Pugh Analysis

Pugh Analysis

What is it?

Pugh Analysis is very similar to the pros vs. cons lists. These charts are used for evaluation of multiple options, factors, indicators against each other, in relation to a main baseline option. The Pugh matrix helps determine which items or potential solutions are more important or ‘better’ than others. The method was created by Stuart Pugh from Scotland as an approach for selection of concept alternatives.

Why is it important?

This chart is great for use due to time needed for creation. To create the chart takes a development team to analyze the scores and weighting factors is usually much shorter and cheaper compared to deploying the wrong solution to a project. The next step ranking the criteria further helps focus the team's efforts on the critical few. 

The Pugh matrix allows an individual or team to:

  1. Compare different concepts
  2. Create strong alternative concepts from weaker concepts
  3. Create an optimal concept that may be a combination or variant of the best of other concepts.

When to use it?

To list the positive and negative aspects of each option, one by one, to create a matrix of the needs vs. concepts helps address multiple factors at the same time and gives the team a holistic view of the needs vs. alternatives at hand.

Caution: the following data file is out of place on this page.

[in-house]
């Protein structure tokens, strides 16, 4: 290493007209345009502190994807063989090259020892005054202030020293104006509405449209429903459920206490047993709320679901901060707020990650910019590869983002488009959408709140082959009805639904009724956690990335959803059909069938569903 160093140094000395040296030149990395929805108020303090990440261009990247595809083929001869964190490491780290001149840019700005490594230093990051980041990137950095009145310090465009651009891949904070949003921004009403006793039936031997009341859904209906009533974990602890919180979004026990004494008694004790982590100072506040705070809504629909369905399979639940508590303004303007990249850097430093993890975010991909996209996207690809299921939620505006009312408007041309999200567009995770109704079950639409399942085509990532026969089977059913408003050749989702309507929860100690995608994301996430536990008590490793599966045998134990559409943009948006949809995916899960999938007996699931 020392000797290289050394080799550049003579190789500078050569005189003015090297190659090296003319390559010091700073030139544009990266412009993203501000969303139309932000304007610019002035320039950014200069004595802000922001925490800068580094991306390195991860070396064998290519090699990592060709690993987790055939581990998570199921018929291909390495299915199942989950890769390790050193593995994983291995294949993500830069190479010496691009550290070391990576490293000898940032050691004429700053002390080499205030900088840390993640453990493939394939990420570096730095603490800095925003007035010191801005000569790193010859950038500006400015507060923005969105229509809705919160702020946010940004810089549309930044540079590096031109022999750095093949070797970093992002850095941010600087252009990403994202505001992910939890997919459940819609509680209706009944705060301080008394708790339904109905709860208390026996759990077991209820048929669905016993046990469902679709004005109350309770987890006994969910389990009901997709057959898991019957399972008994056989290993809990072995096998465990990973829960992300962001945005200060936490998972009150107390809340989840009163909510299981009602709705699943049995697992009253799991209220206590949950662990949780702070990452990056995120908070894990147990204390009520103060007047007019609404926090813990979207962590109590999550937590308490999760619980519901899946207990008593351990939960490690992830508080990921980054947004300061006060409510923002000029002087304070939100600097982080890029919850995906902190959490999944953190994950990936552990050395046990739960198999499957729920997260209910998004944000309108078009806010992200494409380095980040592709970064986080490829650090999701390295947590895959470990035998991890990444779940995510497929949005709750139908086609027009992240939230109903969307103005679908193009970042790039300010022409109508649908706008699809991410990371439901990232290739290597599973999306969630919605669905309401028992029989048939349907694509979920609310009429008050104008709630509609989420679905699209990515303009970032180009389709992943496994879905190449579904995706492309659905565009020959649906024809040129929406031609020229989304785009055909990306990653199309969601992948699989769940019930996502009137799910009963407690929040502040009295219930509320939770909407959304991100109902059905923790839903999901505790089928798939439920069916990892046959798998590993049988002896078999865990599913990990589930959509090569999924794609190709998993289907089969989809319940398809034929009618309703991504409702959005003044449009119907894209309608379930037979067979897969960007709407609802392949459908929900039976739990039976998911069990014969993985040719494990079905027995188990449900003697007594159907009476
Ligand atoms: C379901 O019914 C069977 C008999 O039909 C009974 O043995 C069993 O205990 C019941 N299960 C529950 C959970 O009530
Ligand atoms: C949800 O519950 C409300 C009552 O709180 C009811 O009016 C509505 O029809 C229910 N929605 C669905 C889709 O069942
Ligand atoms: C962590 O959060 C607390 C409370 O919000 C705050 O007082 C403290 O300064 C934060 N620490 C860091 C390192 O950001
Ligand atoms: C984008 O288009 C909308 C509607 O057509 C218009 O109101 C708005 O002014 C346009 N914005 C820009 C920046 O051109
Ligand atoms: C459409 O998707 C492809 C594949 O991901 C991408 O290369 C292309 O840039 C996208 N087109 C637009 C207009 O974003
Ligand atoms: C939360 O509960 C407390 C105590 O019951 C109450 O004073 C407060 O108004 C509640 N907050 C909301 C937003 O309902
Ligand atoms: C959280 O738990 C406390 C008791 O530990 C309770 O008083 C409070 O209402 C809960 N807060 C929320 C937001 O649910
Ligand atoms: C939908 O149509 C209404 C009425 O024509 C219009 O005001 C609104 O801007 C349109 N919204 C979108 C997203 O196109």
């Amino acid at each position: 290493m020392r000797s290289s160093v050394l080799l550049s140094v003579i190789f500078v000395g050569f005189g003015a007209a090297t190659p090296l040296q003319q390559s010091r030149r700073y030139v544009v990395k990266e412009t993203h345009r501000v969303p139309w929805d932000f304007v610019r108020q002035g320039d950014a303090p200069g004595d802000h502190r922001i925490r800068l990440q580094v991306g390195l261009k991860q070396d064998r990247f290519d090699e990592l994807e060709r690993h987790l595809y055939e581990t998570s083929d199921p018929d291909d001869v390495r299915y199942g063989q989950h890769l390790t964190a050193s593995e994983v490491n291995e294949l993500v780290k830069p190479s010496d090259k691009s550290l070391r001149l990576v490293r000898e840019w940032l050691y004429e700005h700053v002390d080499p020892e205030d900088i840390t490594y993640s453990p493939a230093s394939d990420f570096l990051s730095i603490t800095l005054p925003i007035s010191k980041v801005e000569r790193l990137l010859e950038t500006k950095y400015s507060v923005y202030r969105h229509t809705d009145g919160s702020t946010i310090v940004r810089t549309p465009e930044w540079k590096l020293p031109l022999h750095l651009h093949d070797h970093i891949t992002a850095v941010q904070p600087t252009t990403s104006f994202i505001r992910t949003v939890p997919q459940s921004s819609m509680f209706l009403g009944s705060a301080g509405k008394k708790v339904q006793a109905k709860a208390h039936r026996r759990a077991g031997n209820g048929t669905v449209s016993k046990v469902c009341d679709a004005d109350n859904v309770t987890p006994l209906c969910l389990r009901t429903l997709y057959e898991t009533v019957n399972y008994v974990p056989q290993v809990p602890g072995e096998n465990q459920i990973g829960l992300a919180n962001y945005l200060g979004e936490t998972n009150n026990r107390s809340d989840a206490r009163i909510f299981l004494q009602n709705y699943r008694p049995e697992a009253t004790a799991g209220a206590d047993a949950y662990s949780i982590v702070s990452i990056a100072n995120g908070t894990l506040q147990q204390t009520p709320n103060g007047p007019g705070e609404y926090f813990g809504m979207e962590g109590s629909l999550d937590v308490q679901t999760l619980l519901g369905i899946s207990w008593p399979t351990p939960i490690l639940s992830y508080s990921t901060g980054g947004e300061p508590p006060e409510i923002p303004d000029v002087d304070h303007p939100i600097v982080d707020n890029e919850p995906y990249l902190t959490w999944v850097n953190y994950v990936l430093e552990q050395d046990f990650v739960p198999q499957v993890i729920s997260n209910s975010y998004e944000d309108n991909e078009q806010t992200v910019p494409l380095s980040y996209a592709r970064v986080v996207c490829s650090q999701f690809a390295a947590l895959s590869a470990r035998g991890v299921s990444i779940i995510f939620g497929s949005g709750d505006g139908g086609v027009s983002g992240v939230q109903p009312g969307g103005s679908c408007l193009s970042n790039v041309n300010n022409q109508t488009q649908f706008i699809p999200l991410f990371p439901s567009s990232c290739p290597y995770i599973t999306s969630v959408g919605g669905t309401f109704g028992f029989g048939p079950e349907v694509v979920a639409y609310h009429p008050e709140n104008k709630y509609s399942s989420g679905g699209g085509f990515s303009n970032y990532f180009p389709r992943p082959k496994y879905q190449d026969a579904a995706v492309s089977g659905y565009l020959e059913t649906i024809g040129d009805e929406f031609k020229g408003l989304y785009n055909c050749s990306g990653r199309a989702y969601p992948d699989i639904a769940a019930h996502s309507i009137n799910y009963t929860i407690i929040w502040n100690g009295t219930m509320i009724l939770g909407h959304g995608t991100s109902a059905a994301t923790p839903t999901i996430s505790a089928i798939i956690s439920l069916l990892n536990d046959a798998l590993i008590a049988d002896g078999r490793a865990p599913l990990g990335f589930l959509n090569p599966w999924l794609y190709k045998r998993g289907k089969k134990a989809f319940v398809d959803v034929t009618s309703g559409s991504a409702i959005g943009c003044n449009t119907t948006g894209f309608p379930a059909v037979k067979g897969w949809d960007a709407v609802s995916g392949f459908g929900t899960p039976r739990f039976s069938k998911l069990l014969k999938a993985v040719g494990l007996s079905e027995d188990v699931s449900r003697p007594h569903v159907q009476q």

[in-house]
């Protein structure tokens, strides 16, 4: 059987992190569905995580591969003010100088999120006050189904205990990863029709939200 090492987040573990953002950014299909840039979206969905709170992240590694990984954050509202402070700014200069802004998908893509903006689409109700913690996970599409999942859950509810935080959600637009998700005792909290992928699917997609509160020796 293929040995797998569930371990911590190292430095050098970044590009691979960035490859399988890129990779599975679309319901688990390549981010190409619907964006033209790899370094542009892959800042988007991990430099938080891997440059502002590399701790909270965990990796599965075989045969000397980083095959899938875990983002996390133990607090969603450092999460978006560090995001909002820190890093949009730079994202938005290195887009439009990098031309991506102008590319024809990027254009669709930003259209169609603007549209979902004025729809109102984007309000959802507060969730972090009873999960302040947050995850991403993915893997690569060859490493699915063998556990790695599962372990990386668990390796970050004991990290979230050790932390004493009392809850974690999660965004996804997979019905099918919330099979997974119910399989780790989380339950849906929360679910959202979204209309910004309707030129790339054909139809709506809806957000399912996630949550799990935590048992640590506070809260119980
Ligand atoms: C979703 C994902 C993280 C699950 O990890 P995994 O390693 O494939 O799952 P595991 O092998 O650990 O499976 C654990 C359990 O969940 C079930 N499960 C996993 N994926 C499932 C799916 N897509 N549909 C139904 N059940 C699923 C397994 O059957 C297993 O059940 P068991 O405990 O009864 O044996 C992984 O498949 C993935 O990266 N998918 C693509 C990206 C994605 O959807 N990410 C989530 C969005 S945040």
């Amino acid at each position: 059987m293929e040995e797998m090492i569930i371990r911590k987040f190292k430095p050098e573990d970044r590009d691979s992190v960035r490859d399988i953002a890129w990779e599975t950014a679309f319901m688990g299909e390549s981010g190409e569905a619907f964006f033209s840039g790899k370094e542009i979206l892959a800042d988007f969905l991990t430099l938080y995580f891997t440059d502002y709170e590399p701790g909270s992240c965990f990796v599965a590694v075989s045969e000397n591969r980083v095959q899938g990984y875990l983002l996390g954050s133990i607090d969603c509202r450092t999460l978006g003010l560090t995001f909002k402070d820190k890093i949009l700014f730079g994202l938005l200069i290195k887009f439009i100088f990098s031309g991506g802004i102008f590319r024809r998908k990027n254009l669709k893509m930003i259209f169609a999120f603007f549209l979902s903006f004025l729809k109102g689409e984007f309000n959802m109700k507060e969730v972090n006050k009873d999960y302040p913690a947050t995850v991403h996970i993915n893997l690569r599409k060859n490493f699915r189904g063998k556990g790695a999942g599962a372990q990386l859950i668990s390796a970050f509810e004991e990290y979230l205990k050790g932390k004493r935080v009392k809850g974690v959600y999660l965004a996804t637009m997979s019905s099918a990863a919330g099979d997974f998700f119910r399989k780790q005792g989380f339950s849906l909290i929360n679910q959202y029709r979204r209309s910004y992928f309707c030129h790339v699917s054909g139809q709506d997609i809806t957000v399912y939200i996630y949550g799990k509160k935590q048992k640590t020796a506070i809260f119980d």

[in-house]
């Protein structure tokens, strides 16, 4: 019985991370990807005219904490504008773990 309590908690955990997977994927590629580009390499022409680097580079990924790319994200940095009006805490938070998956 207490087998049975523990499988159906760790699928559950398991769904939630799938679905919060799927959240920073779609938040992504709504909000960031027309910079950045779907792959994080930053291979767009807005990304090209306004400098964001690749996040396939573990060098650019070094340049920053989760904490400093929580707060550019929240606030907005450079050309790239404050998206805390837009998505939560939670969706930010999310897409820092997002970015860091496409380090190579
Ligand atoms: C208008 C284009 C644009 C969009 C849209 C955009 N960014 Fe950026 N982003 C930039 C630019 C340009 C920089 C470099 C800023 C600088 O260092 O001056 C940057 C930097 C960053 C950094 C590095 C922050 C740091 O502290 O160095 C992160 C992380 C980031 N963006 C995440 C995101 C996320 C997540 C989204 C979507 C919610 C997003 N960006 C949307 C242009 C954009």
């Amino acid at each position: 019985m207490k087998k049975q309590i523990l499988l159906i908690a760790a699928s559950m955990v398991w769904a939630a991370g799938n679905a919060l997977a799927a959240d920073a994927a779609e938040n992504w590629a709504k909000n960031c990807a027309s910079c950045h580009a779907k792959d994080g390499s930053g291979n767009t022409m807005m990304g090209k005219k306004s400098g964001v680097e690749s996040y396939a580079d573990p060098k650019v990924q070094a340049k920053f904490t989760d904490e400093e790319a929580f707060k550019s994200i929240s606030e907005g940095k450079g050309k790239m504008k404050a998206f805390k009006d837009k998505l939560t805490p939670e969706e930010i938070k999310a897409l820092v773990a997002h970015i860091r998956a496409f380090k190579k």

How to use it?

Step by step process:

  1. Develop a set of criteria according to the customer's requirements.
  2. Enhance these criteria by including any item of functional nature.
  3. Generate a group of design concepts which are meant to satisfy the criteria.
  4. Using a simple matrix - list criteria on the left and the concepts across the top. Use simple sketches to illustrate each of these concepts.
  5. Set one of the concepts as a baseline.
  6. Evaluate each concept against the datum for each of the criteria. Determine whether it is better (+), the same (0) or worse(-) than the baseline. Alternately, one could assign a -1, 0, +1 based on where each choice would stack up against a set of the agreed-to criteria. We could give each of these criterion a weight and get the composite score of the alternate*criterion to determine the better alternative.
  7. Record the team's decisions on the matrix.
  8. For each column, determine the total number of pluses, minuses and sames. Alternately, take the sum of the alternate score multiplied by weight of the criterion.
  9. Work to improve those concepts that scored best by incorporating strong ideas from other concepts.
  10. Continue the process of synthesizing concepts.

Pugh Analysis

Author: Jana Loskotova